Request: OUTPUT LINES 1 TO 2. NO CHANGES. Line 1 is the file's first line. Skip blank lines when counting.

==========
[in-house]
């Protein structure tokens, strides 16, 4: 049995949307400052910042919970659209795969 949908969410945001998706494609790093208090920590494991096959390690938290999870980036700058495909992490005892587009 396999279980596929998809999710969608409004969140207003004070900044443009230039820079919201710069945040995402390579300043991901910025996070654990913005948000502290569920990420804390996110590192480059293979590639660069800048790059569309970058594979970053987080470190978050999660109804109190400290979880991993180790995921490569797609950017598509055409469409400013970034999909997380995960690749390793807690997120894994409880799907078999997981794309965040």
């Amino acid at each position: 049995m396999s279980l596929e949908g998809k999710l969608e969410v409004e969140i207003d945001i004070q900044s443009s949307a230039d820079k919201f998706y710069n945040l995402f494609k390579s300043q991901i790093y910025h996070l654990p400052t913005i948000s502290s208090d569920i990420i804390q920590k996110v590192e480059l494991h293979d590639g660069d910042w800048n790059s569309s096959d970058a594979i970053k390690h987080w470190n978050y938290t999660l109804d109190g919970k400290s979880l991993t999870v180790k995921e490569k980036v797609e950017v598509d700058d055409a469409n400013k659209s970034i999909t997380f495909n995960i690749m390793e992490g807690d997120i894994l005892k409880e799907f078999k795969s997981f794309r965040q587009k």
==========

[in-house]
């Protein structure tokens, strides 16, 4: 049995949307400052910042919970659209795969 949908969410945001998706494609790093208090920590494991096959390690938290999870980036700058495909992490005892587009 396999279980596929998809999710969608409004969140207003004070900044443009230039820079919201710069945040995402390579300043991901910025996070654990913005948000502290569920990420804390996110590192480059293979590639660069800048790059569309970058594979970053987080470190978050999660109804109190400290979880991993180790995921490569797609950017598509055409469409400013970034999909997380995960690749390793807690997120894994409880799907078999997981794309965040």